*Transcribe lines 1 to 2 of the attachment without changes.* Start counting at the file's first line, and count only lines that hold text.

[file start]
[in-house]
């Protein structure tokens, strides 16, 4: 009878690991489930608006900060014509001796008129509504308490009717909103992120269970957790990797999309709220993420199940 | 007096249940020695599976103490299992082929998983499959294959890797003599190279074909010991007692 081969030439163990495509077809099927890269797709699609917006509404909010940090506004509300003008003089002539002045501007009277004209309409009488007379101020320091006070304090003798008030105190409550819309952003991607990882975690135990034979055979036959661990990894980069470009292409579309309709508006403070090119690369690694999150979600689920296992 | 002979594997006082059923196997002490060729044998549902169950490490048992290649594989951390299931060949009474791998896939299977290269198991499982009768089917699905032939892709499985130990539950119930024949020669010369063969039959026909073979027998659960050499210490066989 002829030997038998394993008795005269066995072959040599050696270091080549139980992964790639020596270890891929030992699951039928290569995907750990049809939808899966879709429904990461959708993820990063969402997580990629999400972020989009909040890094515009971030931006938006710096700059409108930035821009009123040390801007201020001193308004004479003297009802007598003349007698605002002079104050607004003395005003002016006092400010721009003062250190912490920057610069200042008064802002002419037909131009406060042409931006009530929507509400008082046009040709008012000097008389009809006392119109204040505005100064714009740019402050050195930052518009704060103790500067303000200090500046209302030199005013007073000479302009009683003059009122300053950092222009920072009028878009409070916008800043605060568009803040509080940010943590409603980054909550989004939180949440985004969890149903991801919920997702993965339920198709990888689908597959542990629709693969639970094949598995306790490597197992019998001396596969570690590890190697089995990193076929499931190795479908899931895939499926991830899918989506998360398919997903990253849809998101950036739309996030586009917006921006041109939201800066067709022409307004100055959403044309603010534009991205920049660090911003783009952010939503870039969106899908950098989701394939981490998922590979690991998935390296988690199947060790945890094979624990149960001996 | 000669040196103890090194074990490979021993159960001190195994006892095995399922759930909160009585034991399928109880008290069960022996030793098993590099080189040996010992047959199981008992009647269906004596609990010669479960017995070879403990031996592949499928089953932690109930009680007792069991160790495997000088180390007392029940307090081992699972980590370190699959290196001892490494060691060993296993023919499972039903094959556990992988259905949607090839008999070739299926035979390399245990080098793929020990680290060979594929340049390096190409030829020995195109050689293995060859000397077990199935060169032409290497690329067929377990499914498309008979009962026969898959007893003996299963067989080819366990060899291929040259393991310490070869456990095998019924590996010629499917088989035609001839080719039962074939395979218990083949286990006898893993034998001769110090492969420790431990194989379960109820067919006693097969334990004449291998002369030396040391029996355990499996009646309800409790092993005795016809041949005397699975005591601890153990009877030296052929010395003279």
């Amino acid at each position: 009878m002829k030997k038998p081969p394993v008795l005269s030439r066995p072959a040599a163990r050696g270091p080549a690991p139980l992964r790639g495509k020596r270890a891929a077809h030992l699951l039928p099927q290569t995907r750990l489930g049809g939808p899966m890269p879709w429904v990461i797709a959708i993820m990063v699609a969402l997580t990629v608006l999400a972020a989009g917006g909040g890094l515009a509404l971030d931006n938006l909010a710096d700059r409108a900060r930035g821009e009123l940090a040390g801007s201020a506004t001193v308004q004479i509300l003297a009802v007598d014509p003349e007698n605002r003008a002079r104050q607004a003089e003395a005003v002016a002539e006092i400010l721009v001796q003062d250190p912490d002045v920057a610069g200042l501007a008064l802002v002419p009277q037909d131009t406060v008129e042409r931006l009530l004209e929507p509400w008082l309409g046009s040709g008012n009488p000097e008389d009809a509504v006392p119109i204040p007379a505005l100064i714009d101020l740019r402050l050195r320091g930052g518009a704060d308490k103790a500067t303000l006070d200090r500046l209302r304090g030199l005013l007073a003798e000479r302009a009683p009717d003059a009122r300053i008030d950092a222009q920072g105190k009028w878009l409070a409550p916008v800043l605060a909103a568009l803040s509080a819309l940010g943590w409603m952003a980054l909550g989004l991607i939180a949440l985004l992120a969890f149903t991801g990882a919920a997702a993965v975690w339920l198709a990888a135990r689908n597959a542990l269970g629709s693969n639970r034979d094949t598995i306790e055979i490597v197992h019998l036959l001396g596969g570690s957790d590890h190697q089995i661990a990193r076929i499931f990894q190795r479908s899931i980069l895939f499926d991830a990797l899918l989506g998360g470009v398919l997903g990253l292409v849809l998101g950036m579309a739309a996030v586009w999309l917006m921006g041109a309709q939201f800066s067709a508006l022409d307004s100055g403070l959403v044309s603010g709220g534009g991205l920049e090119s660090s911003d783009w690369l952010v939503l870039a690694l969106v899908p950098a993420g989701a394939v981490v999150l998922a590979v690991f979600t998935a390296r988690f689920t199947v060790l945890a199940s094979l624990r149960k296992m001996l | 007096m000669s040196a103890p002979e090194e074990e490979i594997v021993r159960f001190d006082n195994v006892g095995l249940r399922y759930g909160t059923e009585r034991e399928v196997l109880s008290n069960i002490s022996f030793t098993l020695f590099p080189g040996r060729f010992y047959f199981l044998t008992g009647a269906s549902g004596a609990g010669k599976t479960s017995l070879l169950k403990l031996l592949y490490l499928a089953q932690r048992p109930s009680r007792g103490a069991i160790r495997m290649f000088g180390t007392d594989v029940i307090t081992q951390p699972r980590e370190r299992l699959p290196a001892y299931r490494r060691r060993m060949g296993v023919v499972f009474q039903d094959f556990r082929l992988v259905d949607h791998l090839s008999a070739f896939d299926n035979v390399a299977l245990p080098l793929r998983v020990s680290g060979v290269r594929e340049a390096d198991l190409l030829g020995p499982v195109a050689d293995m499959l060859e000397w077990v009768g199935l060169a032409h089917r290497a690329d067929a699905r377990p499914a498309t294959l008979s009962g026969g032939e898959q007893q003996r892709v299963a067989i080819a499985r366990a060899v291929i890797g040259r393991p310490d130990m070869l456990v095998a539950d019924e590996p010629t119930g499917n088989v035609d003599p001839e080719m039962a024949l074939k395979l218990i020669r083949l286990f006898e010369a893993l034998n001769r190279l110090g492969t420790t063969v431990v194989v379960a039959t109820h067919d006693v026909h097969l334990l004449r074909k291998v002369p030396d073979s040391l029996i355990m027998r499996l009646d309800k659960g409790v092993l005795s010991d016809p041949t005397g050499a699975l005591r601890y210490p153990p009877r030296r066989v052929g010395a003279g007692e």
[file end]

[in-house]
């Protein structure tokens, strides 16, 4: 009878690991489930608006900060014509001796008129509504308490009717909103992120269970957790990797999309709220993420199940 | 007096249940020695599976103490299992082929998983499959294959890797003599190279074909010991007692 081969030439163990495509077809099927890269797709699609917006509404909010940090506004509300003008003089002539002045501007009277004209309409009488007379101020320091006070304090003798008030105190409550819309952003991607990882975690135990034979055979036959661990990894980069470009292409579309309709508006403070090119690369690694999150979600689920296992 | 002979594997006082059923196997002490060729044998549902169950490490048992290649594989951390299931060949009474791998896939299977290269198991499982009768089917699905032939892709499985130990539950119930024949020669010369063969039959026909073979027998659960050499210490066989 002829030997038998394993008795005269066995072959040599050696270091080549139980992964790639020596270890891929030992699951039928290569995907750990049809939808899966879709429904990461959708993820990063969402997580990629999400972020989009909040890094515009971030931006938006710096700059409108930035821009009123040390801007201020001193308004004479003297009802007598003349007698605002002079104050607004003395005003002016006092400010721009003062250190912490920057610069200042008064802002002419037909131009406060042409931006009530929507509400008082046009040709008012000097008389009809006392119109204040505005100064714009740019402050050195930052518009704060103790500067303000200090500046209302030199005013007073000479302009009683003059009122300053950092222009920072009028878009409070916008800043605060568009803040509080940010943590409603980054909550989004939180949440985004969890149903991801919920997702993965339920198709990888689908597959542990629709693969639970094949598995306790490597197992019998001396596969570690590890190697089995990193076929499931190795479908899931895939499926991830899918989506998360398919997903990253849809998101950036739309996030586009917006921006041109939201800066067709022409307004100055959403044309603010534009991205920049660090911003783009952010939503870039969106899908950098989701394939981490998922590979690991998935390296988690199947060790945890094979624990149960001996 | 000669040196103890090194074990490979021993159960001190195994006892095995399922759930909160009585034991399928109880008290069960022996030793098993590099080189040996010992047959199981008992009647269906004596609990010669479960017995070879403990031996592949499928089953932690109930009680007792069991160790495997000088180390007392029940307090081992699972980590370190699959290196001892490494060691060993296993023919499972039903094959556990992988259905949607090839008999070739299926035979390399245990080098793929020990680290060979594929340049390096190409030829020995195109050689293995060859000397077990199935060169032409290497690329067929377990499914498309008979009962026969898959007893003996299963067989080819366990060899291929040259393991310490070869456990095998019924590996010629499917088989035609001839080719039962074939395979218990083949286990006898893993034998001769110090492969420790431990194989379960109820067919006693097969334990004449291998002369030396040391029996355990499996009646309800409790092993005795016809041949005397699975005591601890153990009877030296052929010395003279």